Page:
My choice as the top Other Red Varieties wine is the $40 Margan 2011 Limited Release White Label Hunter Valley Barbera (7), edging out the $55 Cape Mentelle 2011 Margaret River Zinfandel, the $45 Kalleske 2011 Old Vine Barossa Grenache and the $38 Topper’s Mountain 2010 Nebbiolo from Tingha.
ANOTHER Hunter barbera, the $20 Catherine Vale 2011 Winifred Barbera ( 11, page 27) wins the Red Bargain of the Year title.
Owners Bill and Wendy Lawson planted vines from this classic Italian variety in 1998 and this is 2011 is the best barbera they’ve produced. It can be bought at the 656 Milbrodale Rd, Bulga, cellar door or on (02)65791334 or catherinevale.com.au.
Two $15 reds made from the Spanish tempranillo variety, Mr Mick 2010 Clare Valley Tempranillo and the Chalkboard 2011 Adelaide Hills Tempranillo, are great-value drinking, as is the $19.95 Grant Burge 2010 Daly Road Shiraz Mourvedre.
The Red Blend of the Year is the $49 Cape Mentelle 2010 Wilyabrup (9), a mix of 48per cent cabernet sauvignon, 41per cent merlot and 11per cent cabernet franc from within the Wilyabrup sub-region of Western Australia’s Margaret River area.
A close contender is another Western Australian wine, the $40 Frankland Estate 2010 Olmo’s Reward. It’s a combination of 58per cent cabernet franc with 35per cent merlot and minor infusions of cabernet sauvignon and malbec.
The $60 Robert Stein 2009 Reserve Cabernet Sauvignon-Shiraz from Mudgee and the $40 Hunter-sourced Meerea Park 2011 Indie Shiraz-Pinot deserve commendation.
Rosés have been growing in popularity over the past year and wine companies have been putting extra effort into the style.
The Rosé of the Year in my book is the $19.95 Domaine Chandon 2013 Pinot Noir Rosé (14), an elegant strawberry flavoured drop with nuances of cherry, musk and anise. It is from the Yarra Valley arm of the giant French Louis Vuitton Moet Hennessy group.
Another Yarra Valley wine, the $20 De Bortoli 2013 La Boheme Act Two Pinot Noir Rosé ranks highly.
TWO wines from Western Australia’s Margaret River Region, one from the Hunter and one from Orange vied for my vote as Chardonnay of the Year and the winner comes from the beautiful wine estate established in 1991 by Michael Wright, the son of Lang Hancock’s partner in WA iron ore discoveries.
The $45 Voyager Estate 2010 Chardonnay (4) displays lovely ripe golden peach front palate flavour, followed up on the middle palate by pear, citrus and macadamia shortbread fruit characters underpinned by cashew oak.
Michael Wright died at the age of 74 in 2012 and his family has maintained his commitment to exemplary winemaking.
Wine of almost equal merit to the Voyager 2010 are the $42 Cape Mentelle 2012 Margaret River Chardonnay, the $69 Tyrrell’s 2009 Vat 47 Hunter Chardonnay and the $35 Cumulus 2011 Chardonnay from the 508-hectare Orange area Rolling vineyard controlled by the big Portuguese Berardo wine group.
A chardonnay is my White Wine Bargain of the year and it comes from Jason and Alecia Brown’s Moppity winery, south-east of Young.
The $17 Lock and Key 2012 Tumbarumba Chardonnay (12) is available at moppity.com.au or at the cellar door in Moppity Rd, Young. It is made for the Moppity second label from grapes from the 71-hectare Coppabella vineyard at Tumbarumba, purchased by the Browns in 2011.
My pick as 2013’s Best Other White Varieties wine is the $16 Two Rivers 2013 Hidden Hive Verdelho (8), which was awarded the Jay Tulloch Trophy for best current-vintage verdelho and won a gold medal in 2013 verdelho class at last year’s Hunter Valley Wine Show. It’s available at the 2 Yarrawa Rd, Denman, cellar door, on tworivers.com.au and in shops and restaurants.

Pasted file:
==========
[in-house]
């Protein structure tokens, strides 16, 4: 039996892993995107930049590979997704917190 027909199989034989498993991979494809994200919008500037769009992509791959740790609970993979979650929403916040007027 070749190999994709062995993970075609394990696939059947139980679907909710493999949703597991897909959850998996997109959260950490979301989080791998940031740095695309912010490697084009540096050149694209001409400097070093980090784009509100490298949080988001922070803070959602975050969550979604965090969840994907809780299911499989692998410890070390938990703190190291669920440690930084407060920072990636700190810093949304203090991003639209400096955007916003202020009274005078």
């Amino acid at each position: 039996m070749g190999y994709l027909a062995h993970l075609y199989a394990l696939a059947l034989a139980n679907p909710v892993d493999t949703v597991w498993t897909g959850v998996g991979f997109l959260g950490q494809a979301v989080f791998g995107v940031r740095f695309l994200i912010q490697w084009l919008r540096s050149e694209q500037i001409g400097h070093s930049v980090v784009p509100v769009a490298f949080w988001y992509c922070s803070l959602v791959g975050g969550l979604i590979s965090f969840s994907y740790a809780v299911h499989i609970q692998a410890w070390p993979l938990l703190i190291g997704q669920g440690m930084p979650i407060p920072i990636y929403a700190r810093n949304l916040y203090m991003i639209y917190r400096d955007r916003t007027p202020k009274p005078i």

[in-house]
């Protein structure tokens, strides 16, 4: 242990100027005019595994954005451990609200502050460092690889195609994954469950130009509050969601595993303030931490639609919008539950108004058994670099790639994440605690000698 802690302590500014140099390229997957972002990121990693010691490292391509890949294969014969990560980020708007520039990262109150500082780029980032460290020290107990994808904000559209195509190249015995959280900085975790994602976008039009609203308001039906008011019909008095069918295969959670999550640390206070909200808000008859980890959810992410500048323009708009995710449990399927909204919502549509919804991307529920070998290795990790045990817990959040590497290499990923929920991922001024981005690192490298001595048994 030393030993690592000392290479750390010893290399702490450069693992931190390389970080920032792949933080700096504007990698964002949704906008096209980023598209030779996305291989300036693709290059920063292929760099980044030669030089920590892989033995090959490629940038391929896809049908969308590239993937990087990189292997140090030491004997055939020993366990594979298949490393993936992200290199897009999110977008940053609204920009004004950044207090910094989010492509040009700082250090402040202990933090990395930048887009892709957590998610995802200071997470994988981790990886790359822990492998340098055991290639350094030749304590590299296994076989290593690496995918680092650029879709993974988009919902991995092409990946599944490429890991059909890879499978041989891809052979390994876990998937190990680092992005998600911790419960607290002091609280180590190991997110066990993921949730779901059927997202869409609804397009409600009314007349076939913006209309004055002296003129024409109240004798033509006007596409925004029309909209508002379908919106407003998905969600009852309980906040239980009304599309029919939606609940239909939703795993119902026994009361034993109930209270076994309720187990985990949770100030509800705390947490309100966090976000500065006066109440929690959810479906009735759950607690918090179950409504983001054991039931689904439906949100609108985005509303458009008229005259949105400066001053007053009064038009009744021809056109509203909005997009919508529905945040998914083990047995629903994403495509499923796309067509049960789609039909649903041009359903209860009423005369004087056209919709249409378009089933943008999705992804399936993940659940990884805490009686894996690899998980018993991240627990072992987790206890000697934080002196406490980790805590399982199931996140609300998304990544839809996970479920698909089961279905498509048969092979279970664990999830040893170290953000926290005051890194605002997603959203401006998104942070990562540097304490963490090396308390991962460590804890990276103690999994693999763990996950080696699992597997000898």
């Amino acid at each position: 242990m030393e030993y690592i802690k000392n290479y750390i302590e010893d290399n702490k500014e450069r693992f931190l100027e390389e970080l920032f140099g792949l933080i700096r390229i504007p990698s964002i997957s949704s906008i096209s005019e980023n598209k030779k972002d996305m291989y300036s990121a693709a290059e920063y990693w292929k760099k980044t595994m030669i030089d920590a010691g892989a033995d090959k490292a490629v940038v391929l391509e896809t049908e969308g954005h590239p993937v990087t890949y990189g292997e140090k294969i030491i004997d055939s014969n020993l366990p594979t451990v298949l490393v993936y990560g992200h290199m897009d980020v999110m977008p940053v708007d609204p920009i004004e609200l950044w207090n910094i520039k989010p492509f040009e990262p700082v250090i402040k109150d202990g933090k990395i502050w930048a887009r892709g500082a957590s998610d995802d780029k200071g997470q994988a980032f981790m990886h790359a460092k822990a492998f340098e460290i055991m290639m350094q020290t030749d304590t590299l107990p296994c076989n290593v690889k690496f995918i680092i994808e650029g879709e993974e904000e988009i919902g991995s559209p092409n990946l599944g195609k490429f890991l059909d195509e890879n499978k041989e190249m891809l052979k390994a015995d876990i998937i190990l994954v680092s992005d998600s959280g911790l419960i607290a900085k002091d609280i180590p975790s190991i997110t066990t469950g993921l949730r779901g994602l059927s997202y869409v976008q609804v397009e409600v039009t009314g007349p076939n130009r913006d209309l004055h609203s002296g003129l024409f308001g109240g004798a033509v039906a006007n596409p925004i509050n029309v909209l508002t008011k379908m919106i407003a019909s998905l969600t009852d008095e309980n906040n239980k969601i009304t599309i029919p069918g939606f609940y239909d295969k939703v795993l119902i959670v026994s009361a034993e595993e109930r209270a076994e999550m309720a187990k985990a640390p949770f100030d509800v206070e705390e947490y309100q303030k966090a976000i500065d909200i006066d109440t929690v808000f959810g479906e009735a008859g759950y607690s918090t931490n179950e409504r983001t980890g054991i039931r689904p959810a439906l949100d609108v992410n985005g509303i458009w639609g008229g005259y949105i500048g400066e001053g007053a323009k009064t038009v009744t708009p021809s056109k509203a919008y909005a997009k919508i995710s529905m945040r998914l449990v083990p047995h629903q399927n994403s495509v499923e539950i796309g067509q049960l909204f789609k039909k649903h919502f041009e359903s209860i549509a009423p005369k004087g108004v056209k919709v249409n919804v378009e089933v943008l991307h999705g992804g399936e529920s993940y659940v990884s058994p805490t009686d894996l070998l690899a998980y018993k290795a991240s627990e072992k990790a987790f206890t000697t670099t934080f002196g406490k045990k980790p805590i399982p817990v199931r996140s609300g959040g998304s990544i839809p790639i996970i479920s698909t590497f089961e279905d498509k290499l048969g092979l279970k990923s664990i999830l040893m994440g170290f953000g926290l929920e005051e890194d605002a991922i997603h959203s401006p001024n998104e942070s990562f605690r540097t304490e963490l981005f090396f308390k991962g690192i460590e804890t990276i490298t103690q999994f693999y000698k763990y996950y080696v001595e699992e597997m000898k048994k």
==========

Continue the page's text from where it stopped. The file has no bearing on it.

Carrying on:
Other good ’uns are the $36.59 Pierrepoint 2010 Pinot Gris, from Jennifer and Andrew Lacey’s vineyard in western Victoria’s Henty area, the $22 Mitolo 2013 Jester Vermentino and the $20 Catherine Vale 2012 Emmi’s Arneis, which can be bought at the 656 Milbrodale Rd, Bulga, cellar door or on (02) 6579 1334 or catherinevale.com.au.
AT $23 a bottle, the Leasingham 2012 Bin 7 Clare Valley Riesling (6) is a brilliant buy and top of my Riesling of the Year list.
It’s a perfectly focused white and was judged the best dry white at the 2012 National Wine Show in Canberra.
My other favourite rieslings are the $28 Pokolbin Estate 2007 Hunter Valley Riesling, Sam Connew’s $30 Stargazer 2013 Tasmania Riesling, the $22 Jim Barry 2013 The Lodge Hill Dry Riesling and the $45 Frankland Estate 2012 SmithCullam Riesling, From Western Australia’s Frankland River area.
The year’s White Blends category is dominated by sauvignon blanc-semillon wines from Western Australian Margaret River, with my best being the $34 Juniper Estate 2011 Aquitaine (10).
It is 60per cent semillon and 40per cent sauvignon blanc and has crisp lemony front palate flavour backed up by gooseberry, mineral and lime zest fruit characters integrated with subtle cashew oak on the middle palate. It is in wine stores and on juniperestate.com.au.
Other admirable ones are the $45 Suckfizzle 2009 Sauvignon Blanc-Semillon and the $21.95 Bussell 2012 Grace Sauvignon Blanc-Semillon, which is available on bussell.com.au, email@example.com, and 1300543543 and in some bottle shops and restaurants.
THE De Bortoli Noble One Botrytis semillons have a place among the great dessert wines of the world and so it comes as no surprise that my Sweet Dessert Wine of the Year is the $33 De Bortoli 2008 Noble One Botrytis Semillon (13).
The first Noble One was produced 32 years ago in the De Bortoli winery at Bilbul by De Bortoli managing director Darren De Bortoli and his father Deen.
The $13.90 De Bortoli 2008 Deen Vat 5 Botrytis Semillon, the $22 Margan 2010 Botrytis Semillon and the $25 Shottesbrooke 2011 1337 Adelaide Hills Botrytis Sauvignon Blanc were others that scored well with me.